Study Shows More Affectionate Parenting Decreases Risk of Teen Drug Use

Study Shows More Affectionate Parenting Decreases Risk of Teen Drug Use

By Victoria Kim 06/17/14

How parents choose to rule the roost makes a significant difference in whether or not their adolescent child abuses drugs.

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A little too indulgent? Shutterstock

A new study has linked strict parenting to an increased risk of teen drug use. The research team, led by the European Institute of Studies on Prevention (IREFREA), interviewed 7,718 adolescents (3,774 males and 3,944 females) between ages 11 to 19 in six European countries, Sweden, the United Kingdom, Spain, Portugal, Slovenia, and the Czech Republic.

The study, which was published in the journal Drug and Alcohol Dependence, aimed to determine the type of parent-child relationship that produces the lowest risk of teens using alcohol, tobacco, and cannabis using two variables: parental control and affection.

The results suggested that indulgent and authoritative parenting models “work best, both for substance use and in personal disorders,”  as opposed to authoritarian and neglectful parenting. “From a global personal health perspective, the ‘authoritative’ and ‘indulgent’ parental styles equally protect against the use of drugs,” said lead researcher Amador Calafat.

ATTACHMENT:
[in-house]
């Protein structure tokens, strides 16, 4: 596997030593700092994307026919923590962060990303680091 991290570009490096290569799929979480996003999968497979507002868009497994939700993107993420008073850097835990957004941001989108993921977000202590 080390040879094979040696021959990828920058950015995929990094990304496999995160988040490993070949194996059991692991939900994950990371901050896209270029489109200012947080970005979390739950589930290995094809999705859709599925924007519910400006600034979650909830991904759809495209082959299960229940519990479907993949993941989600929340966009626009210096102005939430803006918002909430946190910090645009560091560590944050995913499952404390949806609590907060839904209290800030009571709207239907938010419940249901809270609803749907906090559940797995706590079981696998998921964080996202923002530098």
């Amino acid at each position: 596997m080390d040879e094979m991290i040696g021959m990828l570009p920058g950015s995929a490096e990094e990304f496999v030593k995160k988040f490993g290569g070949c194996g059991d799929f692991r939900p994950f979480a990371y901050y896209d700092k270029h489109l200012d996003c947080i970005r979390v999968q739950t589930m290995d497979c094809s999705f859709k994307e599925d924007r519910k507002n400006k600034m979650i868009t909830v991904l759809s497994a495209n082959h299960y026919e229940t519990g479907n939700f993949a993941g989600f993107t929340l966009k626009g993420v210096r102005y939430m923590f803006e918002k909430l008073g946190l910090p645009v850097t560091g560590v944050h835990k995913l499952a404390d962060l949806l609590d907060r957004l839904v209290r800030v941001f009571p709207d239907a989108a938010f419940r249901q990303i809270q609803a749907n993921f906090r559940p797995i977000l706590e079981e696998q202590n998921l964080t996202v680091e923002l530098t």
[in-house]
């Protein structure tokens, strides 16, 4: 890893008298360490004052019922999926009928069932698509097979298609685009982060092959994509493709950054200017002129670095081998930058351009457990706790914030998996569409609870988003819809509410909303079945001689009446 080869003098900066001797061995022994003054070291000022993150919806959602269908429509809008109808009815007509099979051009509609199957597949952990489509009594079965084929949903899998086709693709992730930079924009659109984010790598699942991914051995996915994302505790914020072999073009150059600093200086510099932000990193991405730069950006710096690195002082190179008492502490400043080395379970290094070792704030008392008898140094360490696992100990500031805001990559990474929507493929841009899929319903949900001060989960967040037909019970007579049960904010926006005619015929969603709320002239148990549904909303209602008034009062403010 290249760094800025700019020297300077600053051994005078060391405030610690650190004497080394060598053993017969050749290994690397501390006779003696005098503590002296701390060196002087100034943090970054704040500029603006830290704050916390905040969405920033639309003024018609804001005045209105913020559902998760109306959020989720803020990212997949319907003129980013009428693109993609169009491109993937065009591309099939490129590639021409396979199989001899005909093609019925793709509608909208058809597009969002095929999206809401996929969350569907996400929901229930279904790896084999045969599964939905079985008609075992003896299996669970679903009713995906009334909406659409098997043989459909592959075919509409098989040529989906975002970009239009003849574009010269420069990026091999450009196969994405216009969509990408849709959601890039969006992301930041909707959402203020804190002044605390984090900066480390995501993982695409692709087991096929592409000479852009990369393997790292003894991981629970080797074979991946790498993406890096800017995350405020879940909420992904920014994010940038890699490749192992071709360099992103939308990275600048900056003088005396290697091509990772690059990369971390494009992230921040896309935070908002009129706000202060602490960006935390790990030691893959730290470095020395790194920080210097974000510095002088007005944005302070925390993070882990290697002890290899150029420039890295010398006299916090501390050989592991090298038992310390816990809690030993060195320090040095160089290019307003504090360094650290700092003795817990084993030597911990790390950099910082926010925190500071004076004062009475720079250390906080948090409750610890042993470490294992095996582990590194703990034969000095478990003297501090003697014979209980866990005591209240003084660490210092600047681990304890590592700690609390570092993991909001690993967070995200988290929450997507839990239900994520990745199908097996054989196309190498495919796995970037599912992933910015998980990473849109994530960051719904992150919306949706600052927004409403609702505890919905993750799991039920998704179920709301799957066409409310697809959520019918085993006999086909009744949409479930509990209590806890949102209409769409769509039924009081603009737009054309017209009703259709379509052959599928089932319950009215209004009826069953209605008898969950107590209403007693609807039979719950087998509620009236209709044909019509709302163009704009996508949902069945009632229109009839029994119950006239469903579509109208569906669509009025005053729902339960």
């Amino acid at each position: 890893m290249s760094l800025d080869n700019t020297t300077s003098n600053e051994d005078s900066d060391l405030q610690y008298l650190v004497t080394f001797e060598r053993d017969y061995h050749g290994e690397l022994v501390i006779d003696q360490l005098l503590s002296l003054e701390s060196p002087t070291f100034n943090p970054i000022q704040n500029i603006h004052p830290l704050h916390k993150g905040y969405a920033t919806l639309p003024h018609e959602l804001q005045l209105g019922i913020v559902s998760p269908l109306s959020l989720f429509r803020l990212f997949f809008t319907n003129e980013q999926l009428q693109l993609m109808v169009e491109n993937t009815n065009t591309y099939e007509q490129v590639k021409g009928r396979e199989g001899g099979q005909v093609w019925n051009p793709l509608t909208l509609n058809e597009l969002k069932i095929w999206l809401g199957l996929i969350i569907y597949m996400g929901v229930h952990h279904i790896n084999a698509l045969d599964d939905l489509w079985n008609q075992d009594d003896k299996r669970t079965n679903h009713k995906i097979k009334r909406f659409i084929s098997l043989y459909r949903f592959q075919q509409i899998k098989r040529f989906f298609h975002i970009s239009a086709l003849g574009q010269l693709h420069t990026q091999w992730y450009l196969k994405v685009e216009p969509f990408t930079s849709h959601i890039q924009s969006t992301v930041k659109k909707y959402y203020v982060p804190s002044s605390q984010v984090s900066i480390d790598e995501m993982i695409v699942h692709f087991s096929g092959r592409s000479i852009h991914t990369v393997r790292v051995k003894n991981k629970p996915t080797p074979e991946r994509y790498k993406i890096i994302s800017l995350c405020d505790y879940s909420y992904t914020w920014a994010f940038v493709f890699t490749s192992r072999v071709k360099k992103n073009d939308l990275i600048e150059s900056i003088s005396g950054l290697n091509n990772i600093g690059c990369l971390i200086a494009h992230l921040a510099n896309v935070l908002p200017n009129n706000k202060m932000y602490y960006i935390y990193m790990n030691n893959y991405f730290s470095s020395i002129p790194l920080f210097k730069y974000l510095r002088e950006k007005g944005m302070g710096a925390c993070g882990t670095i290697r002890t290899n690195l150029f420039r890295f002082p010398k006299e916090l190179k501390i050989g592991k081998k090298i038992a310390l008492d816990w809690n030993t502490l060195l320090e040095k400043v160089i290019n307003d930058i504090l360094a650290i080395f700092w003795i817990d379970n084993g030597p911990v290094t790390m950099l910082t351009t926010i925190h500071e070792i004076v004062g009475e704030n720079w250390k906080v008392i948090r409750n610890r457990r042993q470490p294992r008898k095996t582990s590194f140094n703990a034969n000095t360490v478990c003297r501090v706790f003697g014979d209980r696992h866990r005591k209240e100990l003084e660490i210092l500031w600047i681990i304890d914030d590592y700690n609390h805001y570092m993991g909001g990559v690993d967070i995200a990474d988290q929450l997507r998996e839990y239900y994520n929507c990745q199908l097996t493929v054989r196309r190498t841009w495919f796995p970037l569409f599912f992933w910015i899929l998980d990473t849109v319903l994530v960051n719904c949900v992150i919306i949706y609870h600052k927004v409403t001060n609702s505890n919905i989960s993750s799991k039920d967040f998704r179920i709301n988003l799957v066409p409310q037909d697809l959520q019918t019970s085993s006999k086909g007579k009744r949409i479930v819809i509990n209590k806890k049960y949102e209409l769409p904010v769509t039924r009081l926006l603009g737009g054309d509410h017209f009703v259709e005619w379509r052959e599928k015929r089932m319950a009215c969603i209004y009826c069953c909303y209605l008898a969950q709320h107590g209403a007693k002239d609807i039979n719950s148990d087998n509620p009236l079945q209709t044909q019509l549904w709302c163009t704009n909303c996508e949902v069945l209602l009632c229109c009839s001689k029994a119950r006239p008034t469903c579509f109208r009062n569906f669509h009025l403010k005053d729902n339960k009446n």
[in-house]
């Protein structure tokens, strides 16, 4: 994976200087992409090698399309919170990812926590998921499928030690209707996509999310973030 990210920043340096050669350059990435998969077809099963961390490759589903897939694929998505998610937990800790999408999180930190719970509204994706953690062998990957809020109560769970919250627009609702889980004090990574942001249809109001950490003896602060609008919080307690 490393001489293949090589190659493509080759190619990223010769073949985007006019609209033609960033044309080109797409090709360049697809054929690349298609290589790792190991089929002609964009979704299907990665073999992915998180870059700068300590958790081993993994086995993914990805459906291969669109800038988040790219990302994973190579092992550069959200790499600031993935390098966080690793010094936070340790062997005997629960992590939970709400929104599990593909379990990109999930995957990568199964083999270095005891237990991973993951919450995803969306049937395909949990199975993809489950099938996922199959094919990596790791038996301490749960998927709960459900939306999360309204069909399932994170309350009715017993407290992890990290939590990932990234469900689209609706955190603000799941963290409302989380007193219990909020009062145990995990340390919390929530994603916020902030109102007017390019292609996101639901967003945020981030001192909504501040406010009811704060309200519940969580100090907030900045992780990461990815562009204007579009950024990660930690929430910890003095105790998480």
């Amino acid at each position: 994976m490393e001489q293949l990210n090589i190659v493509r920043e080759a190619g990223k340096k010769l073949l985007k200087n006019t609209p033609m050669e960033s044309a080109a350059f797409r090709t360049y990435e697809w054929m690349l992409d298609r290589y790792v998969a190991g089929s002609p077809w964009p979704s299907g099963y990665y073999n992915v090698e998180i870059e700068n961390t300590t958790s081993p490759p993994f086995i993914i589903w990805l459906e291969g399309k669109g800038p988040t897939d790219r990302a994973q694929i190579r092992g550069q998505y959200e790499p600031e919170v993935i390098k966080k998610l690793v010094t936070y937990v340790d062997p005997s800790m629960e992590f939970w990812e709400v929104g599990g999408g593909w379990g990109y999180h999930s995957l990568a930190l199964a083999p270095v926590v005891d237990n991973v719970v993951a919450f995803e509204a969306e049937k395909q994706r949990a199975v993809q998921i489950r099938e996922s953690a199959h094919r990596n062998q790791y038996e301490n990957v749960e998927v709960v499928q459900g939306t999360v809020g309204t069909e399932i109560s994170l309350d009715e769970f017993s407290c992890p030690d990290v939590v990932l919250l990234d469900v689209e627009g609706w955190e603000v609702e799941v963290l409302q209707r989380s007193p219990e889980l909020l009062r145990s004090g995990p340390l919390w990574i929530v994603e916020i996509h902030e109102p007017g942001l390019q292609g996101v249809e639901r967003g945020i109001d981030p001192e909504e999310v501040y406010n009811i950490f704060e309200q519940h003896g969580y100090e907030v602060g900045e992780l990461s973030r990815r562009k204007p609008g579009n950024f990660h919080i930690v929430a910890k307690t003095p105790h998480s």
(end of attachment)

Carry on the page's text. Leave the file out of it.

The “indulgent” style is defined as being very emotional, while being “authoritative” is defined as giving clear rules and “affectionately and flexibly reason[ing] with the children when asking for their compliance.” The “authoritarian” style is similar to authoritative, in that both are demanding and controlling, but with less affection. The “neglectful” style is similar to indulgent, in that both are characterized by their low level of control, but these parents are scarcely affectionate.

“Our results support the idea that extremes are not effective: neither authoritarianism nor absence of control and affection. A good relationship with children works well. In this respect, it can go hand in hand with direct control (known as ‘authoritative’ or democratic style) or not (style wrongly called ‘indulgent’),” said Calafat.

“For self-esteem and school performance, it is still better when parents operate with the indulgent style,” Calafat added.